Alan Schreck completes his explanation of the Encyclical Letter, ‘Ecclesia de Eucharistia’, highlighting John Paul II’s teaching on the Eucharist as a source and deepening of communion with the Trinity and with each other in the Church.
Here we conclude our study of Pope John Paul II’s final encyclical letter, Ecclesia de Eucharistia (on the Church and the Eucharist) published on Holy Thursday, 2003.
Chapter IV of the encyclical focuses on the central theme of the Second Vatican Council: communion. The entire purpose of God’s saving design is to bring humanity back into loving communion with himself and with each other after the original sin disrupted and broke this communion.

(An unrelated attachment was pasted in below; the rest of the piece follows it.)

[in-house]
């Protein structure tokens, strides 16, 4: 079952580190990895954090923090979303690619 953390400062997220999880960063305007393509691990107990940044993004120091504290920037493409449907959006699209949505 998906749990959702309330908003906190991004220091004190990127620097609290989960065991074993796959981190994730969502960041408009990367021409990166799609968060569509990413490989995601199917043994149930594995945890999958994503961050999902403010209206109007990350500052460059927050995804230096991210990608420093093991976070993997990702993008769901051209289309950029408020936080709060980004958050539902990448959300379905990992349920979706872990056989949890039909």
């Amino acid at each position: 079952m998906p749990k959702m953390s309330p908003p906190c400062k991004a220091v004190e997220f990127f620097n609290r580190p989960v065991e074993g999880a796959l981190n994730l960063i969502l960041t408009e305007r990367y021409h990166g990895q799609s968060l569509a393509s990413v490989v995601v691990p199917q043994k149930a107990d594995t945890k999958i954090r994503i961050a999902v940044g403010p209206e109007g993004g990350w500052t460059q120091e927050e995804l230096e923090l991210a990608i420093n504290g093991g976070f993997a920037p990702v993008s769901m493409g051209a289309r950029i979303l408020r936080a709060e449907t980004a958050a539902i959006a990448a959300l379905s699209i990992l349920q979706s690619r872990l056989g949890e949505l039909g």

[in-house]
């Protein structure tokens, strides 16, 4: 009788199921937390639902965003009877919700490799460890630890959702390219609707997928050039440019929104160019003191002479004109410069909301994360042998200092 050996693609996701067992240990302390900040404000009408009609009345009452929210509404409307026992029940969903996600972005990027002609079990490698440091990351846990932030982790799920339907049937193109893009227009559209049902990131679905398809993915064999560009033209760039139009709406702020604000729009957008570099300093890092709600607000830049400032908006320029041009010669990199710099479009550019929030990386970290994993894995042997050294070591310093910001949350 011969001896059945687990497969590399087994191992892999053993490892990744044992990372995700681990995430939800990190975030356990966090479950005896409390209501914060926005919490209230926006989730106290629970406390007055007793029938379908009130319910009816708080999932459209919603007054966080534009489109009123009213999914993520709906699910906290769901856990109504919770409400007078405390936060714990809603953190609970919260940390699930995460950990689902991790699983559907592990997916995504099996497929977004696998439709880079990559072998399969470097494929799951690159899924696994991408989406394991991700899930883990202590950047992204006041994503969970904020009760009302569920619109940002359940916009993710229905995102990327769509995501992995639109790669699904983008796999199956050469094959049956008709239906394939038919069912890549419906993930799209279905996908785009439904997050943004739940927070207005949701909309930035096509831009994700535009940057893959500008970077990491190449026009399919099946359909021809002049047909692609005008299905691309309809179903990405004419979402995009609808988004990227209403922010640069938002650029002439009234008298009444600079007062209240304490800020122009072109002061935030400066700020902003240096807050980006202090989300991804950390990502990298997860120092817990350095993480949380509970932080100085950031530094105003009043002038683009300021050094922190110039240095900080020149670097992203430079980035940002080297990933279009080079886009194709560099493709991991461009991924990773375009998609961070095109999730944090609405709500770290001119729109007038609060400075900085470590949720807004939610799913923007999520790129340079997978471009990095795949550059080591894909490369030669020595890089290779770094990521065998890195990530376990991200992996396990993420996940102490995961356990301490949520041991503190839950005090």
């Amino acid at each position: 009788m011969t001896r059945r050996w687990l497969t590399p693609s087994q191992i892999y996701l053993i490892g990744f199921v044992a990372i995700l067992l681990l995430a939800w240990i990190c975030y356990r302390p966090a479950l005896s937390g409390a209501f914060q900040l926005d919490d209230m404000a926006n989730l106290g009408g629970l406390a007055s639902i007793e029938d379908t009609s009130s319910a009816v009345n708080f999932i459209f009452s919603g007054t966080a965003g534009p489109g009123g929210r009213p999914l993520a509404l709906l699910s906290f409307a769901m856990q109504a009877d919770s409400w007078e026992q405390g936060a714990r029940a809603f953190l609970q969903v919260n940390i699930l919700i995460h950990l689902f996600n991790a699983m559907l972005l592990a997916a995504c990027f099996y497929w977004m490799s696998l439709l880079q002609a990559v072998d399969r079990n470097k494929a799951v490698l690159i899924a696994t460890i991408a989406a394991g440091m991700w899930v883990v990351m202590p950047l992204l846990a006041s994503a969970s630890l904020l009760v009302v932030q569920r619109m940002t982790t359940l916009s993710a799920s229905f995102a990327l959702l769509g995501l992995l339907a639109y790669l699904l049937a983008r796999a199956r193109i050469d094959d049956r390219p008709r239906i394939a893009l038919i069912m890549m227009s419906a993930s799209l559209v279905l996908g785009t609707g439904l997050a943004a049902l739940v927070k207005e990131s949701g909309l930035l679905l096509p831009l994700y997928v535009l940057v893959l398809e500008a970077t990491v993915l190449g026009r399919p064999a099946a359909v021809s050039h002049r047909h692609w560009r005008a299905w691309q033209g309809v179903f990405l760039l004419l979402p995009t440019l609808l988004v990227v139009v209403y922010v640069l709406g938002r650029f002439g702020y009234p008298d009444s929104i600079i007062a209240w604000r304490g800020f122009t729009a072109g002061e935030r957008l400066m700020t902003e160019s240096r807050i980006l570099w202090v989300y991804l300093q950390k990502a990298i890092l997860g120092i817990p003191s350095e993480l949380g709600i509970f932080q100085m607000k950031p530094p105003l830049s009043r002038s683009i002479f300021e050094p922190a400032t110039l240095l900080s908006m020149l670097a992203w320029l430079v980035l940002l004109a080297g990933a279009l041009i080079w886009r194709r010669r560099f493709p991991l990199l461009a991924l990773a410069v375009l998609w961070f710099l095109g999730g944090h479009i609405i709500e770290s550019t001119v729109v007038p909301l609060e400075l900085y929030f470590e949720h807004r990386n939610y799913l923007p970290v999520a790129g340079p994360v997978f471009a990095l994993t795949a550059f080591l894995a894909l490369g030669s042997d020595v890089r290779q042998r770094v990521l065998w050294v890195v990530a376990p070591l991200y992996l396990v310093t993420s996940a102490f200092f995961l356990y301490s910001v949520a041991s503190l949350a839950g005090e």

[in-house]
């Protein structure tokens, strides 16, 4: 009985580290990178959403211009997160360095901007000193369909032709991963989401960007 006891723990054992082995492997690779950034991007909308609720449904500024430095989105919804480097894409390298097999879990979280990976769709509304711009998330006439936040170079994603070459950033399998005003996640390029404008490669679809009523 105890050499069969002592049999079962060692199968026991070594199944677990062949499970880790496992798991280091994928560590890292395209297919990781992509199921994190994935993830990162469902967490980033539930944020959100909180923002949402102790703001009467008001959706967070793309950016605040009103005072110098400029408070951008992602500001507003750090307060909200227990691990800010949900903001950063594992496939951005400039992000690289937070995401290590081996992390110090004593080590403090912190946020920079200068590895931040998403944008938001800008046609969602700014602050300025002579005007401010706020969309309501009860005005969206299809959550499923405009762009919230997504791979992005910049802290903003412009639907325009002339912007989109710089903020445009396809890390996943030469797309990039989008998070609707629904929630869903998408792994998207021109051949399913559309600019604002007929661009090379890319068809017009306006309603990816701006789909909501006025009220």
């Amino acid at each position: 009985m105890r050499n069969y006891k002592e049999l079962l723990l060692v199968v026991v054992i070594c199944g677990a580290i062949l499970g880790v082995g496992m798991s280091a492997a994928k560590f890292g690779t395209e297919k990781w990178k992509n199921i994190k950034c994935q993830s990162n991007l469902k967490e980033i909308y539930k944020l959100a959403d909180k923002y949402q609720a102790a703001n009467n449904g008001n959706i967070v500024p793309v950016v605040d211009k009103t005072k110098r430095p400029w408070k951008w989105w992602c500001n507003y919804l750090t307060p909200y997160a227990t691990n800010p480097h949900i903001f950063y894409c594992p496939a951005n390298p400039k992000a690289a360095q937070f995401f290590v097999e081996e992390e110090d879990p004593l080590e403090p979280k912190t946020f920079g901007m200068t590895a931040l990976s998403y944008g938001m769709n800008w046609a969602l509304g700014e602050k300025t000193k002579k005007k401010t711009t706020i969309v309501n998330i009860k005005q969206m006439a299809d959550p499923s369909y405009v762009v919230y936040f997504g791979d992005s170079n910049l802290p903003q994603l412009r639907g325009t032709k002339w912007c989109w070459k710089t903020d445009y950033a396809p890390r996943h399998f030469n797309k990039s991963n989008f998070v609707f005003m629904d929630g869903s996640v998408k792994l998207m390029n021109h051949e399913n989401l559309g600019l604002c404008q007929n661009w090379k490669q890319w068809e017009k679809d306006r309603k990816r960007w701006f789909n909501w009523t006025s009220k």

The Eucharist is one of the great gifts God has provided to restore and deepen our communion with God and with each other. As the Pope observes: ‘It is not by chance that the term “communion” has become one of the names given to this sublime sacrament… The Eucharist thus appears as the culmination of all the sacraments in perfecting our communion with God the Father by identification with his only-begotten Son through the working of the Holy Spirit’ (no. 34). In response to this great gift, the Holy Father urges us to cultivate a constant desire for the Eucharist. He affirms St. Teresa of Avila’s practice of making a ‘spiritual communion’ if one cannot attend Mass (34).